Media Condition: NM
Sleeve Condition: VG+
Genre: Rock, Folk, Psychedelic
Notes: 2010 reissue. Excellent copy of this rare record. Still in shrink with hype sticker, but opened. Appears unplayed.
If you like: the folk prowess of Bridget St John, Joan Baez, Caroline Peyton, or Vashti Bunyan, Linda Perhacs is a name to know and love.
About: Linda Perhacs is a California-based singer/songwriter whose first–and for decades, only–album, Parallelograms, is regarded as a psych-folk masterpiece, highly influential among songwriters including Opeth’s Mikael Akerfeldt, Devendra Banhart, Joanna Newsom, and many others.
Perhacs was a purposeful but very private songwriter living on Topanga Canyon Boulevard and working as a dental hygienist when Grammy- and Emmy-winning composer Leonard Rosenman (Rebel Without a Cause and Barry Lyndon) walked into her office for an appointment. After ten more, he inquired about what she did with her spare time. She revealed only then that she was a songwriter. He asked to hear what she wrote, and was impressed when he did. He arranged a record deal for her with Kapp, a Universal subsidiary, hired the players (including drummer Shelly Manne), and produced the recording sessions that resulted in Parallelograms.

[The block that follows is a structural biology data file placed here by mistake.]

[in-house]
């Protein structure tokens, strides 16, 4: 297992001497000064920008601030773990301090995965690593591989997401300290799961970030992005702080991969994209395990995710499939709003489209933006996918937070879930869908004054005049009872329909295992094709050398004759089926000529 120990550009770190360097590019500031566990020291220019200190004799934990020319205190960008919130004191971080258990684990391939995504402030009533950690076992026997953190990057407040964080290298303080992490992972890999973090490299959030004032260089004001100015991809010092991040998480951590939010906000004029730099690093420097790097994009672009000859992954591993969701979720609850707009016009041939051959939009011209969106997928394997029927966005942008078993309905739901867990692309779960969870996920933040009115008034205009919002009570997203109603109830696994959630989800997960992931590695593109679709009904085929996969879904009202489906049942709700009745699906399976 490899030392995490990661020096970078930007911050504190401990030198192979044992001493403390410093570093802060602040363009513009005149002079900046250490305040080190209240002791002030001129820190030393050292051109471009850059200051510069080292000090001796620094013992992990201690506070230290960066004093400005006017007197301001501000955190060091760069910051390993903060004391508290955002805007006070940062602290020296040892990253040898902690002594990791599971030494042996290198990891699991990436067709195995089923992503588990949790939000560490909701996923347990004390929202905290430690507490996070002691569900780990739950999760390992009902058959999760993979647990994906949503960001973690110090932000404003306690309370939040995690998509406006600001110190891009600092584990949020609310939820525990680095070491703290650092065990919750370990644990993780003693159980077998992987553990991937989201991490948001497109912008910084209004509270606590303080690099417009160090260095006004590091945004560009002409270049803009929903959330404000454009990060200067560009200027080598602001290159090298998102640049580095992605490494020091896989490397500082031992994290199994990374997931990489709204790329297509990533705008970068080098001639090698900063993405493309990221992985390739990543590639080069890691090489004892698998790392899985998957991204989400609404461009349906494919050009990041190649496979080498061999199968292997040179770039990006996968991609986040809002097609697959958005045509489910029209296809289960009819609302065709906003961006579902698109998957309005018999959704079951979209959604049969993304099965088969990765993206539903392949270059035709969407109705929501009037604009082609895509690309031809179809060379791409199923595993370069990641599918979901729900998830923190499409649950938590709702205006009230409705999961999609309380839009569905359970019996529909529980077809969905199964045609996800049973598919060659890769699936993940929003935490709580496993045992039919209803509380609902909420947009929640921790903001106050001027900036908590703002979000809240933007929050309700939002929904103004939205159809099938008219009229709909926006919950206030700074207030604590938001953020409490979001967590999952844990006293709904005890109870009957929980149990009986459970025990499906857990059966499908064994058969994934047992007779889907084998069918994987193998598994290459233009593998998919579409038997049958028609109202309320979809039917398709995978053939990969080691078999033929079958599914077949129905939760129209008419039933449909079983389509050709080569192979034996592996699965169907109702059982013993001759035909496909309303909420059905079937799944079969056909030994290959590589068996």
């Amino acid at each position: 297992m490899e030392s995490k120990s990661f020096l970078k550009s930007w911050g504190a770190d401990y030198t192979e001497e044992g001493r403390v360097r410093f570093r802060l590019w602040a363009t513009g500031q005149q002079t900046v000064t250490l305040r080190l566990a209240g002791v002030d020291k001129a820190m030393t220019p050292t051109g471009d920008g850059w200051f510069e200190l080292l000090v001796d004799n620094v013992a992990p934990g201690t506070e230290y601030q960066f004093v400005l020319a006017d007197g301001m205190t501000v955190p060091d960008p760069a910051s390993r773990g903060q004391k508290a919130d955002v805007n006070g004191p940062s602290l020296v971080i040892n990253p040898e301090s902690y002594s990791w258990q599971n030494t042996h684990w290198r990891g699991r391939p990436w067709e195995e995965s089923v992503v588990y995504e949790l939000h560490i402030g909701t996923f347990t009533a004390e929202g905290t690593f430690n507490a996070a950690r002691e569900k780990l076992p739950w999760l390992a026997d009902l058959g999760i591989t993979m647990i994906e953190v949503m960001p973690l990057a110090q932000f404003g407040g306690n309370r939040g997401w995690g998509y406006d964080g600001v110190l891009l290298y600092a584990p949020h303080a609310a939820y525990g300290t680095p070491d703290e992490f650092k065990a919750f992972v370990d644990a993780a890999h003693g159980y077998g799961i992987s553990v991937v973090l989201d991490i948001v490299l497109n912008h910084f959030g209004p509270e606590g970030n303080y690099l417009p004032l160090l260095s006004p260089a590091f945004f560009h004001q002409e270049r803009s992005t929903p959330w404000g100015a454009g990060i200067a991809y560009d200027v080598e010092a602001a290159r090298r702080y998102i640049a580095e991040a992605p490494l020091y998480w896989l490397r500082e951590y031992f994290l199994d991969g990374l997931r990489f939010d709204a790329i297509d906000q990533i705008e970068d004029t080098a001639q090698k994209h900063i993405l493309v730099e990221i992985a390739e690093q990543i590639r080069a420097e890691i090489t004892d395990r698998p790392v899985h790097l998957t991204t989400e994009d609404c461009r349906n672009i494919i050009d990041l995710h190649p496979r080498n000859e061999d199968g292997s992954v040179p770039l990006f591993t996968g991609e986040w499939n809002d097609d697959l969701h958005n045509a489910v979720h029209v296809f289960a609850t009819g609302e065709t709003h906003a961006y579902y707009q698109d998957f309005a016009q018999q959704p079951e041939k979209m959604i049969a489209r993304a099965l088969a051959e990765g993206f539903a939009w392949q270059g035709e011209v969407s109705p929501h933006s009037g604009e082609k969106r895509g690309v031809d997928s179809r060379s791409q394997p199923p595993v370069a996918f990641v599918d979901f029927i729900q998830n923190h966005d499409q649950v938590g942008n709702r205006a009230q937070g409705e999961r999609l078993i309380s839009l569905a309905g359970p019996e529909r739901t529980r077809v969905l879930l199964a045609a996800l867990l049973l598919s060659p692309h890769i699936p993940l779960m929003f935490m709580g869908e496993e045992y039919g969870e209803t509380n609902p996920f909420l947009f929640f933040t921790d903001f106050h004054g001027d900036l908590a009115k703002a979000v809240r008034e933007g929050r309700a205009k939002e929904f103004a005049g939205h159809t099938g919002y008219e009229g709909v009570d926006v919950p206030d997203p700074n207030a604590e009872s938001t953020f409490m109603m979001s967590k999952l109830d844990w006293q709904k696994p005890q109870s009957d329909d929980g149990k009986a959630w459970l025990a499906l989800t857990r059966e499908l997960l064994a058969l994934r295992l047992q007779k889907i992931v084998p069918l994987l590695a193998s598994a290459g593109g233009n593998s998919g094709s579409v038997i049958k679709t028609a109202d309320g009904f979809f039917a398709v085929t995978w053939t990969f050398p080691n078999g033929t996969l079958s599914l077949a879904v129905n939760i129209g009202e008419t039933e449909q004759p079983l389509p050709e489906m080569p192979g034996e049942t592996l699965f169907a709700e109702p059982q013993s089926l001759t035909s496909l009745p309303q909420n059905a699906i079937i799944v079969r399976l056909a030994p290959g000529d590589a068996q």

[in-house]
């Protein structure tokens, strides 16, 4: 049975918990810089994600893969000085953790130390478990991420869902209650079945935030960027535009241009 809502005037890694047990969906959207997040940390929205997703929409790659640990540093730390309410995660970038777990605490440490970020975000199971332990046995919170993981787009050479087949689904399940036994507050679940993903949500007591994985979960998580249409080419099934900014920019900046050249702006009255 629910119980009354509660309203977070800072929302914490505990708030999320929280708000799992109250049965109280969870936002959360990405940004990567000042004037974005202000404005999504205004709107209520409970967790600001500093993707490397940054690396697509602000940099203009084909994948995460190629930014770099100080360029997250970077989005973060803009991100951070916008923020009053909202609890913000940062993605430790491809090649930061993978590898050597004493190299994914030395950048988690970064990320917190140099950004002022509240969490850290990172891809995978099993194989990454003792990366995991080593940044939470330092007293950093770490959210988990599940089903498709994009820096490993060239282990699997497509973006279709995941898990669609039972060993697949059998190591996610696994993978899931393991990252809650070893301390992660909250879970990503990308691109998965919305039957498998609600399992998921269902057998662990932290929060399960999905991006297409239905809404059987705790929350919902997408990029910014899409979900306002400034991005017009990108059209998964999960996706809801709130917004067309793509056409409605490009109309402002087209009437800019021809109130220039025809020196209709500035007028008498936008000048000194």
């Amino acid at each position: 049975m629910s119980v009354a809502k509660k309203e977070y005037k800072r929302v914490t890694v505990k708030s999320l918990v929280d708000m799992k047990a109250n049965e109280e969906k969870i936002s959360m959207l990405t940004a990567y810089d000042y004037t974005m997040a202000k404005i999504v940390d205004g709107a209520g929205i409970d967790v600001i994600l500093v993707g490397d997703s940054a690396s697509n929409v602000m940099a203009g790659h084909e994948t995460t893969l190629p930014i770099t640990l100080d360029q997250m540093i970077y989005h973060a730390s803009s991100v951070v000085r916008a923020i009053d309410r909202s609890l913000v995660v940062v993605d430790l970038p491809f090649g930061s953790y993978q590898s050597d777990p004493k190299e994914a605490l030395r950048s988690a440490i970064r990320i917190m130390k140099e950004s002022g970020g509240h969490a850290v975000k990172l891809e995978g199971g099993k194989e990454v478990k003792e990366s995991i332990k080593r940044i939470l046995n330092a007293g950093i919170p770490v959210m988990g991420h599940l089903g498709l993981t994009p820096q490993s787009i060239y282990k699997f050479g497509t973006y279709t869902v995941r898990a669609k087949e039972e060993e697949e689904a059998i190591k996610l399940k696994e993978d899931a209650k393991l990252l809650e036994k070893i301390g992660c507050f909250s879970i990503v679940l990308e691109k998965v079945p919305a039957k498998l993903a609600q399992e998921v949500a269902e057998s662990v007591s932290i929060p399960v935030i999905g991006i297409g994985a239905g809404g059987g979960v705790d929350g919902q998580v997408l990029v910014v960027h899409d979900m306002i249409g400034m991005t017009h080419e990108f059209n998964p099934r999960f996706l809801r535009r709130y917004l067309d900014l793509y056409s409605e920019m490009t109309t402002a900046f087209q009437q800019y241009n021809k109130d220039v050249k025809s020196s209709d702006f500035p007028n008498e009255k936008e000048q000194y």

When Perhacs heard the acetate, she was mortified–as was Rosenman. In the final mix, the label had deleted all the highs and lows on the record, trying to create songs that would be friendly to AM radio. Perhacs and Rosenman had heard Parallelograms as a decidedly FM album.
She went back to her job as a dental hygienist and dropped completely out of sight, though she continued to write.
In the mid-‘90s, Michael Piper, whose label The Wild Places reissued obscure psychedelic records, made numerous attempts to contact Perhacs but was unsuccessful. He eventually re-released Parallelograms anyway, making notes in the package about trying to locate her. Contact was eventually made–she still lived on Topanga Canyon Boulevard and worked as a dental hygienist–and a deal was arranged for a more official reissue. He used her source tapes, which were sonically superior to the badly mastered Kapp album, and re-released the recording in 2003 with bonus material. Parallelograms’ reputation and its artist’s–especially among younger music fans and musicians–spread. Since then, the record has undergone numerous re-pressings.*Thom Jurek
A favorite track: Paper Mountain Man